• by RulerOf (975607)

        If you don't set up a VM, I highly recommend sandboxie

        I've thought of getting Sandboxie for a long time, but I'd really prefer F/OSS for this kind of thing.

        Know of anything comparable?

        • by vk2 (753291)
          Here you go - http://www.chromium.org/ [chromium.org]
        • by mspohr (589790)
          VirtualBox (virtualbox.org) is a solid FOSS virtual machine. Runs on Windows, Mac and Linux (among others) and can run Window, Linux and other OSs.

          If you are running Windows, the best way to protect yourself would be to NOT run Windows. But if you are dependent on it (emotionally, financially, programmatically, etc.), the best solution would be to do all of your web browsing and email in a VirtualBox running Linux. For example, Ubuntu Linux is easy to install in a VirtualBox VM. It comes with FireFox an

    • Re: (Score:3, Interesting)

      by mspohr (589790)
      Not "clicking through" is not a realistic option.

      I switched to Linux (and my wife and daughters to Macs) a few years ago and I don't worry about malware any more. (Note to partisans: I know that both of these OSs can be "theoretically" compromised but the reality is that it just doesn't happen since you need to be a really stupid user and type in your password to give the malware access to do any real damage.)

      I've set up VMs for Windows if I absolutely must run some Windows software but I've found I rare

    • I need to setup a VM that all it does is run my chrome and IE stuff, and I can just burn it down if need be.

      Same here, just not enough cores yet :-(

      It's been surprisingly difficult to sandbox the browser into a VM in such a fashion that it looks and behaves just like a native one. Until recently, using VMware you couldn't get Aero glass to come through, and now that you can, it's still a chore to synchronize all your cookies and downloads and drag/drop of pictures and the like and still be able to do a snapshot/restore in such a fashion that you don't lose settings or saved passwords or all sorts of whatnot, an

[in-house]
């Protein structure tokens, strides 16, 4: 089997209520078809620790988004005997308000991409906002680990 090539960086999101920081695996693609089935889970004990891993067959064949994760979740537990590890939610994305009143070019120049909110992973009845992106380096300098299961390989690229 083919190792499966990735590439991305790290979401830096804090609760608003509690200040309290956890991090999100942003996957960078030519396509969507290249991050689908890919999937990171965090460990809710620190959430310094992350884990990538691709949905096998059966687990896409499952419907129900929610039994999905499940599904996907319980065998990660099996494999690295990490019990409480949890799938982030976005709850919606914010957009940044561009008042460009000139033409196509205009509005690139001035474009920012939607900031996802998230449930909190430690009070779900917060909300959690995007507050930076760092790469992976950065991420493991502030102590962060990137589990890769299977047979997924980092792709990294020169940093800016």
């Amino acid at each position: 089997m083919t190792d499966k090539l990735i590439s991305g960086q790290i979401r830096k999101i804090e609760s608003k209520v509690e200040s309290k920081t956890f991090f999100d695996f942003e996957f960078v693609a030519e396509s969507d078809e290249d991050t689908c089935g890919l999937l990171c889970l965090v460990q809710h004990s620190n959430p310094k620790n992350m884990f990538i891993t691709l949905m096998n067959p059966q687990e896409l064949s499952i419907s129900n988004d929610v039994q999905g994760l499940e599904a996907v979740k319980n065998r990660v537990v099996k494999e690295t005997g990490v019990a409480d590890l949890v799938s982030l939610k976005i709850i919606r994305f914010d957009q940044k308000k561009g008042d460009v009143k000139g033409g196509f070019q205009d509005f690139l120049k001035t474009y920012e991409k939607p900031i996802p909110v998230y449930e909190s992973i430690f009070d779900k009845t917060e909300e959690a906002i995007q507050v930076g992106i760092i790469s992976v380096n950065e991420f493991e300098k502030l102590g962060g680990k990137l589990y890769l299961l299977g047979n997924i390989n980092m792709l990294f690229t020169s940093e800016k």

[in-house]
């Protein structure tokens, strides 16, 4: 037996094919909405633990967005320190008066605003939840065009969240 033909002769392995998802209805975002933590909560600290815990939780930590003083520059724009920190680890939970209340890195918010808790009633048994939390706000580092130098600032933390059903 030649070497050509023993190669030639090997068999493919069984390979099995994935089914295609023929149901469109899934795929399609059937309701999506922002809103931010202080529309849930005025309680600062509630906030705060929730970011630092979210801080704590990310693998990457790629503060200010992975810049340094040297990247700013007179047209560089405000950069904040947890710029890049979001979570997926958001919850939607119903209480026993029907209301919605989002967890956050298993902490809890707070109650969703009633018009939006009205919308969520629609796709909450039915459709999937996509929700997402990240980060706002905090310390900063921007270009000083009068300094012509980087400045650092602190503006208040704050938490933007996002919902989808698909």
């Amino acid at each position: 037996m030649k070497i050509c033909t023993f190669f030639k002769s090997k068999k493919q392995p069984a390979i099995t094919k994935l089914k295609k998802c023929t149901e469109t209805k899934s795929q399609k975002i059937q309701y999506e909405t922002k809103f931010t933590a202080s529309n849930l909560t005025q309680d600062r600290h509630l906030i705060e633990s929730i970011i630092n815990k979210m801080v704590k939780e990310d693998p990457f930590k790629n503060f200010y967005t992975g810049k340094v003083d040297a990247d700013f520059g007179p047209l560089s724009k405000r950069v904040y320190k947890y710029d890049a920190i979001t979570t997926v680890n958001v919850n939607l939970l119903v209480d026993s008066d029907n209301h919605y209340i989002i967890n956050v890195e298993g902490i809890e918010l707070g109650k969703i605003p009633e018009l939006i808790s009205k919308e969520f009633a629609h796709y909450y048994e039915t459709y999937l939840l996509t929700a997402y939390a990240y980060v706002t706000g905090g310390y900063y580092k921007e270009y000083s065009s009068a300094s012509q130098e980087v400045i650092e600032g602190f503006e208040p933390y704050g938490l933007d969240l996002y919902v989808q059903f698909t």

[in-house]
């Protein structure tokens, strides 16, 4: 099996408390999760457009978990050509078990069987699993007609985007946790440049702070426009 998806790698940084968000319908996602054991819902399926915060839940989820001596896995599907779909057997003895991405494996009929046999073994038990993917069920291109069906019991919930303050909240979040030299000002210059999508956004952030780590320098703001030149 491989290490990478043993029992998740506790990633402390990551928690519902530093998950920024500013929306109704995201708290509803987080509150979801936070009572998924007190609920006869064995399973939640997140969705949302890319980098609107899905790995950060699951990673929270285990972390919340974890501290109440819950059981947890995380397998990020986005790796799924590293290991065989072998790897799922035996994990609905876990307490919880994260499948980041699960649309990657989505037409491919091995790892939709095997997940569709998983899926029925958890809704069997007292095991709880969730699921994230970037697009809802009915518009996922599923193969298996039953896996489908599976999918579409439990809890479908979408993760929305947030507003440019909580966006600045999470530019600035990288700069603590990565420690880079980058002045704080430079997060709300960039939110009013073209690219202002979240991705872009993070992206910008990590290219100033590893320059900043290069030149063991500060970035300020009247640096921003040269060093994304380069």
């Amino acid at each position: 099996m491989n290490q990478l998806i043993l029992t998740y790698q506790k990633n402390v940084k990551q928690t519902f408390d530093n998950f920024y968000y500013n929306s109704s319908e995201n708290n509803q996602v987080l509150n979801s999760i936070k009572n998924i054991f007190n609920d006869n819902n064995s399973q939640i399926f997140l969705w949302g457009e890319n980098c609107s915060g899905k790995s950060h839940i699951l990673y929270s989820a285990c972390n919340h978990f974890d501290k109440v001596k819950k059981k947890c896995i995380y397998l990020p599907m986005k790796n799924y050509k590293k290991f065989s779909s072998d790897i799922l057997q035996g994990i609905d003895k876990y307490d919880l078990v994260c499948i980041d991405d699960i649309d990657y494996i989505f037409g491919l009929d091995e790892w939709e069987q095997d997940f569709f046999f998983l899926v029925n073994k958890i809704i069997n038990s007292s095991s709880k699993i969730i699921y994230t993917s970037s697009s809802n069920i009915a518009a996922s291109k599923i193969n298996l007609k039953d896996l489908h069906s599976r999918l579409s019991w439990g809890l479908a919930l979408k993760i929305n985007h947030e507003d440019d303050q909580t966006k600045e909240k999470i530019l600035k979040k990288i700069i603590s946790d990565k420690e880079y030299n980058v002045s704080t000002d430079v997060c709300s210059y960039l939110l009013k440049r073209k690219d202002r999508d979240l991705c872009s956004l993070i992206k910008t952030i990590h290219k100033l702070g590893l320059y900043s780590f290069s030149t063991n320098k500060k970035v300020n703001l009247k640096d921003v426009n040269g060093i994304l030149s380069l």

• BTW. Does sabs mean "green"?

  • Make Up Your Mind (Score:3, Informative)

    by WrongSizeGlass (838941) on Tuesday October 12, 2010 @10:34AM (#33869626)
    In the linked article they claim "Bugat" was being distributed via the recent attack targeting LinkedIn users but the article [securityweek.com] they use as their reference clearly states the LinkedIn spam was distributing "ZeuS". Make up your mind, M'kay?
  • The Bugat team really knows their stuff. Good job guys!
  • Finally! (Score:3, Funny)

    by digitaldc (879047) * on Tuesday October 12, 2010 @10:55AM (#33869924)
    After years of inactivity and wondering exactly what is its purpose, I have now discovered a reason to having a profile on LinkedIn.
    Meeting new people, discovering professional contacts and getting viruses!
    • by krelvin (771644)

      Except that you didn't need to have a LinkedIn account to receive one of these gems.

  • Whether this also affects Linux users, and secondly, how does one configure java/flash/their browser etc, to prevent this happening?

    • > Whether this also affects Linux users...

      It doesn't.

      > ...how does one configure java/flash/their browser etc, to prevent this happening?

      NoScript.

  • by tsu doh nimh (609154) * on Tuesday October 12, 2010 @11:09AM (#33870112)
    Wondering how much this "story" actually differs from the Trusteer press release, below: NEWS RELEASE FOR IMMEDIATE DISTRIBUTION
    Trusteer Researchers Find Criminals are Diversifying Financial Attacks with New Version of Bugat Malware

    Bugat Quietly Distributed in Recent LinkedIn Phishing Assault; Unlike Zeus Trojan, it is Less Well Known and Harder to Detect